New Protocol to Help Resolve Boundary Disputes more quickly and efficiently
Boundary disputes between neighbours are surprisingly common. Long-running spats between neighbours can become quite acrimonious over time and be hard to resolve without taking the matter to court.
In an attempt to simplify the dispute resolution process for boundary disputes, a number of experts have come together to prepare a new set of procedures on how to deal with such disputes. The Protocol for Disputes between neighbours about the Location of their Boundary (the Protocol) was introduced in September 2017 and has been endorsed by organisations such as the Property Litigation Association and the Chartered Institute of Arbitrators.
While it does not amount to a formal court rule, the Protocol applies to both commercial and residential properties in England and Wales and sets out best practice for resolving boundary disputes.
The Protocol is free to use and a welcome alternative means of ensuring the more efficient resolution of boundary disputes. It is particularly helpful in setting out deadlines for dispute resolution action, which reduce delay, minimise costs and ensure a swifter resolution of the issues.
Swift resolution of boundary disputes could help to save relationships between neighbours.
What does the Protocol provide?
The Protocol is similar in its aims to the more strict, court protocols that bind the courts. It aims to:
- ensure the parties exchange information about their claims and arguments;
- narrow the issues between the parties and promote settlement;
- ascertain if alternatives can be used to settle the dispute rather than full blown litigation in court; and
- minimise the costs.
Parties must request official copies of documents relating to their property from the Land Registry to find out if they contain notes on the boundary. If these documents do not clarify the issues, the parties have four weeks to gather evidence and show this evidence to the other party.
Failing that, the Protocol sets out the rules for the appointment of an expert surveyor by the parties. It makes clear that an expert should, where possible, be appointed jointly by the parties and will owe the same duties to both parties. The costs are shared between the parties.
The parties then meet and if a resolution is still not possible, they have eight weeks to agree on whether the dispute could be resolved through alternative dispute resolution procedures (ADR) such as arbitration, expert determination or mediation – whichever is most appropriate.
Ultimately, if no settlement is reached, the matter will be referred to court. Or a Land Registry application will be made to take the dispute to the First-tier tribunal (Property Chamber) (Land Registration).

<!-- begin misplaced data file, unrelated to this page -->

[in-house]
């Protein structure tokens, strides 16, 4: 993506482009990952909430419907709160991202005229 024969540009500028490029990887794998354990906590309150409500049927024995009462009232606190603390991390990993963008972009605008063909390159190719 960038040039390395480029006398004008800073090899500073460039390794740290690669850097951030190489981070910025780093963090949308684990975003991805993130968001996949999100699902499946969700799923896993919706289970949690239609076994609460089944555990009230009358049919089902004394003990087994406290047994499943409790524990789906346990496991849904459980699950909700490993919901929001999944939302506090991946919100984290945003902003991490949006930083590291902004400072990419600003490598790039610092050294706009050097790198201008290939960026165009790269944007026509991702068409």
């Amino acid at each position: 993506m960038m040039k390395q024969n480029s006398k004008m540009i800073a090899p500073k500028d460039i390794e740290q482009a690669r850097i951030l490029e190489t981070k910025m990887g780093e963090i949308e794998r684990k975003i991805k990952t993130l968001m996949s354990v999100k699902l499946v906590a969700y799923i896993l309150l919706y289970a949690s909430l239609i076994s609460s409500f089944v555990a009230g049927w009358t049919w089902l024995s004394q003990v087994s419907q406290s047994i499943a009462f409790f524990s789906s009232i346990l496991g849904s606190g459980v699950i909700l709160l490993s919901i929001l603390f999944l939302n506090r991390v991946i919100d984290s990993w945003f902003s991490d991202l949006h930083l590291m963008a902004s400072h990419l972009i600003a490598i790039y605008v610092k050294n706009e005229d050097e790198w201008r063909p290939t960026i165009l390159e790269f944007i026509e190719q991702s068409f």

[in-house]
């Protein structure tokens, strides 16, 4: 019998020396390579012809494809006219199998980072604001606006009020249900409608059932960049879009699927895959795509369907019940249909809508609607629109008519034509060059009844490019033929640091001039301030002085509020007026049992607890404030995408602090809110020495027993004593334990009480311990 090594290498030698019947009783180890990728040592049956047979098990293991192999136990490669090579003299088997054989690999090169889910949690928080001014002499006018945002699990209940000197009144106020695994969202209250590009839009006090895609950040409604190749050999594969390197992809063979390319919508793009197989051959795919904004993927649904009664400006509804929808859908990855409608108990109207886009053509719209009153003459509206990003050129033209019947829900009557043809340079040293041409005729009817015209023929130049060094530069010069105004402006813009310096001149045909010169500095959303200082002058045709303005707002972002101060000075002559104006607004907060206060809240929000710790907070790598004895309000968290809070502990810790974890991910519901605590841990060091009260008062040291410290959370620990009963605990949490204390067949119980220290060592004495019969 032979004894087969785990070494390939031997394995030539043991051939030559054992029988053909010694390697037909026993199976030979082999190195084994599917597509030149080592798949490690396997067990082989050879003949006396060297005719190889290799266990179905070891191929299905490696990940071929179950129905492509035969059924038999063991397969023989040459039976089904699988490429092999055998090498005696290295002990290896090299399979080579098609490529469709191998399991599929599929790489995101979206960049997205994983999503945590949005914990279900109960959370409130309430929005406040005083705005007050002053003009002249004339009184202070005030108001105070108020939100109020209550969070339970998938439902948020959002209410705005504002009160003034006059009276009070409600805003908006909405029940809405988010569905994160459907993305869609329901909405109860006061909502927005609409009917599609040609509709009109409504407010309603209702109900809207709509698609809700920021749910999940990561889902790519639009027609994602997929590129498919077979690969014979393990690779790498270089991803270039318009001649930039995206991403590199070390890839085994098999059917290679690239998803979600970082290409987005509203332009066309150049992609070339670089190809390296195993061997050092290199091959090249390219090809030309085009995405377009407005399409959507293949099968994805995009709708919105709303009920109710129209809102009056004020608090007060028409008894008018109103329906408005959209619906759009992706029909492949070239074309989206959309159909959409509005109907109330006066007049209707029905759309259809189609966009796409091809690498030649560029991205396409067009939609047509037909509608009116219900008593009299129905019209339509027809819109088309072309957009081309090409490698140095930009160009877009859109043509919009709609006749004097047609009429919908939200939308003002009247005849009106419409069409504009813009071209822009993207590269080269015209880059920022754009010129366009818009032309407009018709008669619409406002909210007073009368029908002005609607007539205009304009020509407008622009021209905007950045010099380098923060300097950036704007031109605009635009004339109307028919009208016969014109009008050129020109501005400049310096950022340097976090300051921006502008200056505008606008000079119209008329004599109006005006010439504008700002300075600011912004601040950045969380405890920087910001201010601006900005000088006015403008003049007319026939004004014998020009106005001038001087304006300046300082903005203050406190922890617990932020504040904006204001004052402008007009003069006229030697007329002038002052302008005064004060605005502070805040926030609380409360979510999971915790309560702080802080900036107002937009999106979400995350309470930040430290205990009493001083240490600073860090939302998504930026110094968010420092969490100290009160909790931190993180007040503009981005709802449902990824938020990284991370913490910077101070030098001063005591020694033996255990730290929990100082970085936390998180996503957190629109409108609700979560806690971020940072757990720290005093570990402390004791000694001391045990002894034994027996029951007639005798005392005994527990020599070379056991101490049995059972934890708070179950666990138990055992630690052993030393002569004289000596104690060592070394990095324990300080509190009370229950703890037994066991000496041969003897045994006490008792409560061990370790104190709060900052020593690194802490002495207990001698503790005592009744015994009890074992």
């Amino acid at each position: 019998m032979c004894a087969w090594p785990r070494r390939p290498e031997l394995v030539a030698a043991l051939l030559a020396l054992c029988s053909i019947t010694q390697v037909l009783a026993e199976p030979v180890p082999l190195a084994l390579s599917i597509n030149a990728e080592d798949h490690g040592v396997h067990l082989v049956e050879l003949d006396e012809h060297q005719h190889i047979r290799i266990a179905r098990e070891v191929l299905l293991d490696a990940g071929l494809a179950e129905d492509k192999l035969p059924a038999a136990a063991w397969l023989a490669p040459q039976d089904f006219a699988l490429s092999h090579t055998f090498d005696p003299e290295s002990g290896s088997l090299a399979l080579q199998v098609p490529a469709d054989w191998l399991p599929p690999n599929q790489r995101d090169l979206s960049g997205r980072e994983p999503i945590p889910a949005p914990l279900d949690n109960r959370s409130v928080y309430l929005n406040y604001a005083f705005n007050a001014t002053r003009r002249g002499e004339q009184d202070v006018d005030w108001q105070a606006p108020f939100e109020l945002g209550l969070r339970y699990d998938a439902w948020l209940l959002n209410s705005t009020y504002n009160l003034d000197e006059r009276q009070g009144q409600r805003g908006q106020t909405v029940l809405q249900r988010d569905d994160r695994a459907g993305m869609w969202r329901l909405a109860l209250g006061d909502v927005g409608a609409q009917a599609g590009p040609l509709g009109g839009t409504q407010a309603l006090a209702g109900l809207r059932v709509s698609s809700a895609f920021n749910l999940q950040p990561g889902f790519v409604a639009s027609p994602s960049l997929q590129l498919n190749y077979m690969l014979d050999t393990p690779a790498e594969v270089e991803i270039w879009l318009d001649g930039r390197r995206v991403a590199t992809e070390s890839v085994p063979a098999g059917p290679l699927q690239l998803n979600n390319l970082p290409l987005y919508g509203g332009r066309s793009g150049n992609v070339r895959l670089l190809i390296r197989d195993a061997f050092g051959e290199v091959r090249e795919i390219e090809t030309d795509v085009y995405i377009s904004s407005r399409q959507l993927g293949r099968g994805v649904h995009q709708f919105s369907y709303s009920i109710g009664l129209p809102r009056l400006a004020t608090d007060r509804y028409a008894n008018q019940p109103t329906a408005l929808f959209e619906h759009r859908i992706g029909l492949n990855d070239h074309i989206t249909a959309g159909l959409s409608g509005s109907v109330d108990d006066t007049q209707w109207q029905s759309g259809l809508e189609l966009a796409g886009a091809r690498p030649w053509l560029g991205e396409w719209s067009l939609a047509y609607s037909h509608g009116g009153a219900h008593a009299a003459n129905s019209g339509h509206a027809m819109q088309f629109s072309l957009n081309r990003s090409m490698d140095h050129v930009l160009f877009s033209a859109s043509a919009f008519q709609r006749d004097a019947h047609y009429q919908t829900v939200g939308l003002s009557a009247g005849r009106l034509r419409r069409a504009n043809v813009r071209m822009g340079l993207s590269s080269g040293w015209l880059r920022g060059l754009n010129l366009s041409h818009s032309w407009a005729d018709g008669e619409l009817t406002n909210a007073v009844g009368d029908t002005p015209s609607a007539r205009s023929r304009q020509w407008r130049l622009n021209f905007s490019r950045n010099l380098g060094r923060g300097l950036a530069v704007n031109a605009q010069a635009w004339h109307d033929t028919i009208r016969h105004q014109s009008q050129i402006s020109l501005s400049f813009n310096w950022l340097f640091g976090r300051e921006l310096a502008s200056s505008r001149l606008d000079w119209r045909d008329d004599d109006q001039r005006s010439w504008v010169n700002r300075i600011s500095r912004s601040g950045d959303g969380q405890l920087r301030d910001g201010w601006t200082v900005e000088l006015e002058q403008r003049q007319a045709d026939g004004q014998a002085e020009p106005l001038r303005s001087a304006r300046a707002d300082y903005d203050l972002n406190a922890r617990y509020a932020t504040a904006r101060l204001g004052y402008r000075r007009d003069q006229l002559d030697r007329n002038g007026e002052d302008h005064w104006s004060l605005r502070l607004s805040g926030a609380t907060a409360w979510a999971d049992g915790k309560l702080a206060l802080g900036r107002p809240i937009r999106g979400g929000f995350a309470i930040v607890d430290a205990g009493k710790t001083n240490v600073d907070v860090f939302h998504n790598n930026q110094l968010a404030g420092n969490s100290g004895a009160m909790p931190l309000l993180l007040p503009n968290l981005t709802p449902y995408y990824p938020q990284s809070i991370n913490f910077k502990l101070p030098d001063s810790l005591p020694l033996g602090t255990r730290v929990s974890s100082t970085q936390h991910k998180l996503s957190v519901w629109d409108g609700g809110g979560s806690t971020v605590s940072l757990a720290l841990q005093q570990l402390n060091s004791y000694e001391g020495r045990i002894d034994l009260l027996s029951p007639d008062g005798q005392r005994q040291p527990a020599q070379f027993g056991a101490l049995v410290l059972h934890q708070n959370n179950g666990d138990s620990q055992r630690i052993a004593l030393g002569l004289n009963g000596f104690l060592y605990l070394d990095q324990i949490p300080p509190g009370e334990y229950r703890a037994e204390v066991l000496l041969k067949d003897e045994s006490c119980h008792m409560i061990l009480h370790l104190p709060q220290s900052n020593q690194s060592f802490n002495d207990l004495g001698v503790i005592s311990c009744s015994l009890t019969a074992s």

The Protocol also deals with what action should be taken should agreement be reached – including applying to the Land Registry to ensure their land titles are marked up to reflect the agreement.
What if the parties ignore the terms of the Protocol?
Parties should be aware that if they do not comply with the Protocol and do not consider ADR, they might be penalised in costs by the court later – even if they ultimately win the case at trial.
However, it is important to note that the courts are not bound by this Protocol. In this way it differs from protocols set out in the Civil Procedure Rules (such as the Debt Recovery Protocol we discussed in our blog “New debt recovery rules from October).
Disputing parties’ compliance (or non-compliance) with the Protocol will simply be one of the factors taken into consideration by the court when deciding on how to deal with the costs of a dispute.
How to avoid disputes with neighbours
For tips on how to avoid costly disputes with your neighbours, click here: How to Avoid the Fallout of Boundary Disputes this Summer.
For more information on boundary disputes, contact Chris Burke on 0161 684 6941 or make an enquiry
- Property Protocols website
- Protocol for Disputes between neighbours about the Location of their Boundary
Please note that the information and opinions contained in this article are not intended to be comprehensive, nor to provide legal advice. No responsibility for its accuracy or correctness is assumed by Pearson Solicitors and Financial Advisers Ltd or any of its members or employees. Professional legal advice should be obtained before taking, or refraining from taking, any action as a result of this article.
This blog was posted some time ago and its contents may now be out of date. For the latest legal position relating to these issues, get in touch with the author - or make an enquiry now.